Many law firms fear raising their prices because they worry they’ll lose business. While that can happen, undercharging will cost you far more in the long term than losing a few clients.
Raising your rates can be done. In fact, it has to be done—to keep up with inflation, retain talent, expand your team, and invest in technology. But it pays to be smart about it. A little tact and sensitivity can more than make up for an increase in rates, allowing you to run your firm smoothly while maintaining an excellent relationship with your clients.
Know Your Worth
If you’re feeling queasy about raising your rates, remember that people are willing to pay more for things they really need—and if they’re hiring you, it’s because they need a good lawyer. If you’re saving your clients money, protecting their reputation, keeping them out of prison, or simply giving them peace of mind, the amount you charge per hour is probably less important to them than knowing they can trust you and rely on you.
Understanding your value to your clients and knowing what differentiates your firm from others in your area can help you get over your doubts and take the plunge.
When to Raise Your Rates
When you need to keep the lights on (i.e., always)
If you don’t regularly raise your rates, your profitability will decline over time. That means lower raises, fewer opportunities to hire talent, and fewer investments in infrastructure. You owe it to your team to understand what it costs to keep your firm running and take the steps to ensure that you’ll be profitable over the long term.
When you’re getting referrals based on your low, low prices
If other lawyers refer clients to you who can’t or won’t pay their rates, it’s a clear sign that it’s time to raise your own. The market will bear higher rates, and you want your reputation to be based on your excellent work, not your budget pricing.
When you have more business than you can handle
What a good problem to have! Assuming you don’t want to expand your practice right now, it’s a no-brainer to increase your rates. Yes, you may lose a few clients, but you’ll end up making the same or more money for less work.
How to Raise Your Rates
It’s a lot easier for clients to accept an annual increase of 3-6% (the industry standard) than a double-digit jump every few years. However, even annual increases may not be sufficient if you weren’t charging enough in the first place or if you’re facing large expenses, such as expanding.
If you want (or need) to raise your prices, how do you do it without alienating prospective clients or upsetting current ones?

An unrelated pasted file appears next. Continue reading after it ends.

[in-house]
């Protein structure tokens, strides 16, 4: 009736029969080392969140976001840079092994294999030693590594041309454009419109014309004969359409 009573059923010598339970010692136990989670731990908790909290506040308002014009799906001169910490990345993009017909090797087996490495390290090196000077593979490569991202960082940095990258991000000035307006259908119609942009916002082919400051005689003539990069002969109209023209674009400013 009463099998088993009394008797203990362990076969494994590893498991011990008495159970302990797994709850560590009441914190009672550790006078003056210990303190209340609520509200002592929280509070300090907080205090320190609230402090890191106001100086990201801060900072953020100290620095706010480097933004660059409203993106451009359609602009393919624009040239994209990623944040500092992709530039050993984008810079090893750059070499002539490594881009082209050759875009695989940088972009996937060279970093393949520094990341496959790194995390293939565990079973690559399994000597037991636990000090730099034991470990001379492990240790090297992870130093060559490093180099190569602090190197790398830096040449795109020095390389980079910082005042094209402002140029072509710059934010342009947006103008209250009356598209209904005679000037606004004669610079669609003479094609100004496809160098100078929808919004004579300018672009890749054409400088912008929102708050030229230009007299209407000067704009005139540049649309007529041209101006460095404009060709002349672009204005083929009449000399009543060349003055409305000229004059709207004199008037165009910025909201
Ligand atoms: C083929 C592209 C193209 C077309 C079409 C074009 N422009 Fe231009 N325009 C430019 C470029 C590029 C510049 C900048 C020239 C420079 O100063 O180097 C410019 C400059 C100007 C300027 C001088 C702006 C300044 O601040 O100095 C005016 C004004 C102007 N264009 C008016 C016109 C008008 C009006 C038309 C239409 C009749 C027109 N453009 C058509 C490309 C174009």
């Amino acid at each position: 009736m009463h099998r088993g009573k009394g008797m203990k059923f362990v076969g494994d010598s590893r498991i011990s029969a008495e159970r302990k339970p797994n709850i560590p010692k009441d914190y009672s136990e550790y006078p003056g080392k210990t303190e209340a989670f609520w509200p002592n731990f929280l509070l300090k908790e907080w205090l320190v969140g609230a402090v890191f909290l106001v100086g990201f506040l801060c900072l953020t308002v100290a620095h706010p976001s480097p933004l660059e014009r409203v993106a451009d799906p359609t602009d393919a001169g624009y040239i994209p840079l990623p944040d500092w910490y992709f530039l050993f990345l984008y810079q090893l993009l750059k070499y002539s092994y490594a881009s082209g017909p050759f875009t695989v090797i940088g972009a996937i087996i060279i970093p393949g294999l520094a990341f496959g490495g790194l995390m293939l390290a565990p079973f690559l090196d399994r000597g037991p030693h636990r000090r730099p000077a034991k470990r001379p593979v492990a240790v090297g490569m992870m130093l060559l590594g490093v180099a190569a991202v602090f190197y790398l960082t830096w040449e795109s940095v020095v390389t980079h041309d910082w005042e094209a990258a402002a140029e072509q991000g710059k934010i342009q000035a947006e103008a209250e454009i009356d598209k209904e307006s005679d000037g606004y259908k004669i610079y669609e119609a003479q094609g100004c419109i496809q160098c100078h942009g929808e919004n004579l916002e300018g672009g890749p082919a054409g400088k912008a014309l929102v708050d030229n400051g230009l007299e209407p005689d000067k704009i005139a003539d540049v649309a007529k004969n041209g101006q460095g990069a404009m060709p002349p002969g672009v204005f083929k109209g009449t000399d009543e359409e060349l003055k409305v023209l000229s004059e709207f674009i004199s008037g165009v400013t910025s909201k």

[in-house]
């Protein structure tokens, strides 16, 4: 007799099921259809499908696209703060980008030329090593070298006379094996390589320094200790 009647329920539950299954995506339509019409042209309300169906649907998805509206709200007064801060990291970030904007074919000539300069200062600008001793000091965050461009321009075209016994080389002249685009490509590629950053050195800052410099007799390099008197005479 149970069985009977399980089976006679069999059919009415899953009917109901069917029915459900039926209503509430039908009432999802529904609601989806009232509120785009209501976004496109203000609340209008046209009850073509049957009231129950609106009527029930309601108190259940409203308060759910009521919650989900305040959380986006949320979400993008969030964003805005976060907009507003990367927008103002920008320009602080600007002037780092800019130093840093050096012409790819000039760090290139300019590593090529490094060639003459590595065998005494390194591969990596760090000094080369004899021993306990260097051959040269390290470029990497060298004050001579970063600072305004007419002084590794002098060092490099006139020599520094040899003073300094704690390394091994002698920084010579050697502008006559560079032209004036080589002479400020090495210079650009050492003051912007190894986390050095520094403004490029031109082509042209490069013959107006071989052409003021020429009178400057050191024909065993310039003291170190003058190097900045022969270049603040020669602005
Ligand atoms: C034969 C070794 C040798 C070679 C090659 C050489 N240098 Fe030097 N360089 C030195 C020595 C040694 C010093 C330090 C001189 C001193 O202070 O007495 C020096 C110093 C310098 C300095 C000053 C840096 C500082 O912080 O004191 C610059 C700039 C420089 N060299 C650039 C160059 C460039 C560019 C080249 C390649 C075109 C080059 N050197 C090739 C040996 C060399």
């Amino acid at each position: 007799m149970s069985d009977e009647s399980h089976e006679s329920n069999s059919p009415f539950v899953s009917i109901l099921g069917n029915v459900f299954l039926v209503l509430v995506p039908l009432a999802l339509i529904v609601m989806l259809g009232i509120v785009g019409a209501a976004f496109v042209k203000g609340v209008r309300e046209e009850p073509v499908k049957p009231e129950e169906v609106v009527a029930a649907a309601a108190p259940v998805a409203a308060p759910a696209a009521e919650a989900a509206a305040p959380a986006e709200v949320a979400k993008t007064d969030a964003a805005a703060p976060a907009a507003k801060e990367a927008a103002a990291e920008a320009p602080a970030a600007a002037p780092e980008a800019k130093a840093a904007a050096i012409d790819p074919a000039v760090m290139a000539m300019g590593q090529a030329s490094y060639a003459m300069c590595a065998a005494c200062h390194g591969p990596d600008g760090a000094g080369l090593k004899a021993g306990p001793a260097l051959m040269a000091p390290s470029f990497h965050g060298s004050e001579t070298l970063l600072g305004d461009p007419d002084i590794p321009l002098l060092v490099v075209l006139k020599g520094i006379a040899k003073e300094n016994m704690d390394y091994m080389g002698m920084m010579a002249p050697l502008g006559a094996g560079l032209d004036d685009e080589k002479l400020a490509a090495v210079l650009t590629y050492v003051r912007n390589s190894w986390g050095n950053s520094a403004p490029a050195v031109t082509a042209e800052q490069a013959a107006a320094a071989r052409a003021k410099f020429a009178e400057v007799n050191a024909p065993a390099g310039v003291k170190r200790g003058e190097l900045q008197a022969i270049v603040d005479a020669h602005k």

Know the rules
First, do your research and determine your jurisdiction’s rules for setting and raising rates. You may be required to give clients a certain amount of notice and inform them in writing that you are raising your rates (which you should do anyway).
Let the market guide your prices, not control them
There’s tremendous value in knowing what other firms in your area are charging for similar services, but that doesn’t mean you have to charge the same—and it certainly doesn’t mean you should charge less! In fact, bargain-basement pricing may signal low quality to prospective clients.
Taking the value you provide your clients and your unique positioning into consideration, use other firms’ rates as guidelines, not gospel.
You don’t need to raise all your prices for all your clients at the same time. You can ease into it by offering prospective clients your new rates and seeing how they respond. Move on to letting your smaller existing clients know that future projects will be charged at your new rates. Finally, roll out your new prices to your biggest, most important clients.
Communication Is Key
Regardless of how, when, or why you raise your rates, it’s vital that you communicate clearly with your clients, ideally well in advance. Sixty days is usually sufficient, perhaps more for your corporate clients, who may set their annual budgets months in advance.
While it’s crucial to communicate rate changes in writing to all your clients, it’s worth telling your most important clients in person, or at least on the phone, first. Finally, keep it simple. Lengthy explanations may sound defensive or uncertain and invite argument or negotiation.
Remember, your clients are paying for the value you provide, and most expect that over time, your prices, like everyone’s, will go up. Communicating your rate increases with honesty and transparency will smooth over any ruffled feathers while ensuring a long and prosperous future for your firm.
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